Despite endless talk of a sequel to Christopher Nolan’s mind-melting masterpiece, an Inception prequel might work far better. Released to widespread acclaim, Inception cemented Christopher Nolan’s status as one of the most ambitious filmmakers of his era. Leonardo DiCaprio is Cobb – a thief who uses dream-sharing technology to pluck valuable snippets of information from his victims’ minds and sells them to the highest bidder. Along with his team, Cobb attempts the risky practice of inception – a reversal of his usual gig, whereby he places a thought into the target’s mind instead of taking one. Nolan’s depiction of a cinematic dream world captured imaginations completely and stayed the course to become one of the greatest movies of the 2010s.
Naturally, talk of an Inception 2 has barely ceased over the past 10 years, but outside his Batman movies Christopher Nolan doesn’t seem interested in sequels, and the director hasn’t offered even the vaguest hint that a return to Inception‘s world could be on the cards. With Inception‘s popularity, sequel discussion will rumble on, but rather than a follow-up to Cobb’s story, a prequel may be more exciting. Given Nolan’s reputation, another Inception movie of any kind remains highly unlikely, and many would argue that’s for the best, but while a sequel would surely only lead to disappointment, a prequel could actually enhance the 2010 original.
Why An Inception Sequel Shouldn’t Happen
While an Inception prequel is an exciting idea, it also avoids the franchise going down the ill-advised path of a sequel. Even if Christopher Nolan were to return alongside his original Inception cast members, the inherent risks of a sequel far outweigh the potential benefits. Inception might require multiple viewings to understand fully, but from the very first watch, it’s explicitly clear that the arc of Leonardo DiCaprio’s Cobb is intended to stand alone. Flashbacks and dialogue fill in the tragic backstory of Cobb’s family, and the mechanics of shared dreaming are mapped out for the audience.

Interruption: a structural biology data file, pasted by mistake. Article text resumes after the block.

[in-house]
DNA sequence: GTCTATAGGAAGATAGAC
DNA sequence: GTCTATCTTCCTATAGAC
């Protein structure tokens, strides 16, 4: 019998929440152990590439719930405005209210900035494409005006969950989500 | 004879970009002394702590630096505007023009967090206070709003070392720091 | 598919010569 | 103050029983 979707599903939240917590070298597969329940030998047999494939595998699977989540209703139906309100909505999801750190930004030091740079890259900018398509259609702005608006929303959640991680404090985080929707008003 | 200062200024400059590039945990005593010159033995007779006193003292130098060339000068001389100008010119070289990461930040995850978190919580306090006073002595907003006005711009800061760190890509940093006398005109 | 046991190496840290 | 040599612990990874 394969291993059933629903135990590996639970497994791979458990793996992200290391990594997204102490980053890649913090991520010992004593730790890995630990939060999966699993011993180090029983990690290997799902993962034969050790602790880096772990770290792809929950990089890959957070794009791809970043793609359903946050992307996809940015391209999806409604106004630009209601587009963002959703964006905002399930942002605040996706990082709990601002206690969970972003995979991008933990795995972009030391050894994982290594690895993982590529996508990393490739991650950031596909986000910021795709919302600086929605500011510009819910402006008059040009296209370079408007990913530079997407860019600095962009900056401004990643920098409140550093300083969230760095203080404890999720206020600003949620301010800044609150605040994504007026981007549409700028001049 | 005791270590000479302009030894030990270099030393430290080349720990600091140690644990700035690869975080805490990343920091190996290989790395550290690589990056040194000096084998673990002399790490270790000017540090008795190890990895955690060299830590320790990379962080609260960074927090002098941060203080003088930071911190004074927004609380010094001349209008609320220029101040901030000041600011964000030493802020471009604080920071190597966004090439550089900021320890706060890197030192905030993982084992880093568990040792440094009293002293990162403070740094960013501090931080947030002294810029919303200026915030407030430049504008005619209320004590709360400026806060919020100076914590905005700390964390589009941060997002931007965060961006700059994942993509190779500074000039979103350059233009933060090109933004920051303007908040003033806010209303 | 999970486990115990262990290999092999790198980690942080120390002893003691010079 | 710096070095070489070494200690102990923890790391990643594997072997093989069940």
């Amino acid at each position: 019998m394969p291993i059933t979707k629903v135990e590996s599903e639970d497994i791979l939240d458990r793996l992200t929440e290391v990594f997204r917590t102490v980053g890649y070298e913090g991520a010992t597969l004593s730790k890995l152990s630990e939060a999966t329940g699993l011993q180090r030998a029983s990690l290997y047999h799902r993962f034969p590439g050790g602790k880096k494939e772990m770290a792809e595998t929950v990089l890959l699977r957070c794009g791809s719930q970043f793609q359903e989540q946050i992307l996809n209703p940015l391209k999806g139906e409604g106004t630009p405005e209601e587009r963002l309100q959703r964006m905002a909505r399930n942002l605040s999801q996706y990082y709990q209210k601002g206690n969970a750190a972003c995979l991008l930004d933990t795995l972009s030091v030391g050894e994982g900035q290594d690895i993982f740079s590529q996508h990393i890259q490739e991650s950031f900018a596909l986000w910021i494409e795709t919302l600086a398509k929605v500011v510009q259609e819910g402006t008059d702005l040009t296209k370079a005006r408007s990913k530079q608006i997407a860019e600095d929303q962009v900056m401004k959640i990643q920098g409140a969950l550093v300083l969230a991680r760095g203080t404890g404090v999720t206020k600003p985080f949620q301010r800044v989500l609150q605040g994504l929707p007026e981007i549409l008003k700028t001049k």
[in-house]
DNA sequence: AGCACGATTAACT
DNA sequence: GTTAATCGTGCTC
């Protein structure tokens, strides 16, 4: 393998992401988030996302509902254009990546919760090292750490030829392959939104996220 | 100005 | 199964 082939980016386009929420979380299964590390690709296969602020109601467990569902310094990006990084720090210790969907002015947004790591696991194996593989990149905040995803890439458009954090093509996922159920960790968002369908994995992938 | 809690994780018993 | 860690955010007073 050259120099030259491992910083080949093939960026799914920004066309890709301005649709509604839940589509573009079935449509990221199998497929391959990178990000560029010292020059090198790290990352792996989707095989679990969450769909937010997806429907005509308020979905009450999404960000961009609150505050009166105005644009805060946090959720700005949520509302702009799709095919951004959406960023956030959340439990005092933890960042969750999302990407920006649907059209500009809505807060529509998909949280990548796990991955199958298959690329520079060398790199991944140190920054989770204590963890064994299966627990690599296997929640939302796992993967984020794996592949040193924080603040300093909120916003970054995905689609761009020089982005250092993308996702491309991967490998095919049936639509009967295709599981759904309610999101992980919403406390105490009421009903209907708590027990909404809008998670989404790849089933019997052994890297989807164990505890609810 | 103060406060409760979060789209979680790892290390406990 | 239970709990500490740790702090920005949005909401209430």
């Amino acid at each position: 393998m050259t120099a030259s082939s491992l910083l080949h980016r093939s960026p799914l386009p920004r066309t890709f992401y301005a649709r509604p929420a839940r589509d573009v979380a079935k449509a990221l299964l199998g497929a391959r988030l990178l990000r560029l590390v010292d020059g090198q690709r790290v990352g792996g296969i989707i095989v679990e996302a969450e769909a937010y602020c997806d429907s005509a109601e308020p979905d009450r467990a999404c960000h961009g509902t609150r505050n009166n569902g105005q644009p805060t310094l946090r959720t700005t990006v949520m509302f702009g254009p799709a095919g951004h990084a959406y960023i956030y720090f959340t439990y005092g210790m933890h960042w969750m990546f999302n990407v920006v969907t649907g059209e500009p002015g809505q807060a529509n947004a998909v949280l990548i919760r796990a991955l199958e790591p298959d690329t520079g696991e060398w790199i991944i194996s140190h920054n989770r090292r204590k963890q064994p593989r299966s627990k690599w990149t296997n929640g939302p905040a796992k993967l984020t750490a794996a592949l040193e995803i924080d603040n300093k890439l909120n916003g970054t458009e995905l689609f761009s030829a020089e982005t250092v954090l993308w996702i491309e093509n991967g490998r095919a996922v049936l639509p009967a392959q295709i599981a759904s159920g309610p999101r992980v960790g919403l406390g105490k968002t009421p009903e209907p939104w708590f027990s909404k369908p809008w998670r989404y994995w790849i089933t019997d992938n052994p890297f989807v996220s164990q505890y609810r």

Inception gives viewers all the information required to invest. By the end credits, Cobb’s redemptive journey (the true story of Inception) is complete, leaving no reason for a sequel or room for expansion. Sure, Eames feels like a character with a colorful past, and Arthur is little more than Cobb’s “glamorous assistant,” but there’s nothing in Inception that demands continuation. Of course, the main reason Inception 2 remains such a hot topic is its ambiguous ending.
Does he really reunite with his children, or is Cobb still dreaming? That question has confounded Inception fans endlessly since 2010 which a sequel could answer. However, the ambiguity in Inception‘s ending is very much the point of the whole story. Cobb makes a choice to accept his own reality, whatever that might be, thereby completing the character arc that began when he failed to do the same for his wife. If an Inception sequel were to reveal whether or not Cobb was still dreaming (something it couldn’t possibly ignore), the meaning of the first film’s ending would be tarnished.
Sequels are disappointing at the best of times, and especially with a universally beloved movie like Inception. Even if the follow-up was “good,” that’s still a pale imitation of its predecessor. But in Inception‘s case, Nolan deliberately bends his concept into a standalone narrative, making a sequel even more liable to fall flat.
Inception’s Prequel Can Explore The Dream Tech’s Origins
There’s a hidden story within the movie’s confusing plot that’s perfect for an Inception prequel. Nolan’s Inception concept is completely dependent on the dream-sharing technology used by the likes of Cobb to poke around in others’ minds. Without this, there’s no extraction, no inception, and no tragic origin. Cobb and Mal are just two ordinary parents living happily with their two children, never even thinking about delving into the dangerously experimental world of layered dreams. And yet, this technology arrives in Inception fully formed, with only the briefest of backstories given to explain its existence.
Inception‘s shared dreaming is achieved by administering the drug Somnacin through a PASIV machine – a technique initially developed for military training purposes as part of the mysterious “Project Somnacin.” Blu-Ray features add a few names and minor details to this history lesson, but the true origin of Inception‘s dream sharing remains largely untold – and would make for a fascinating prequel concept.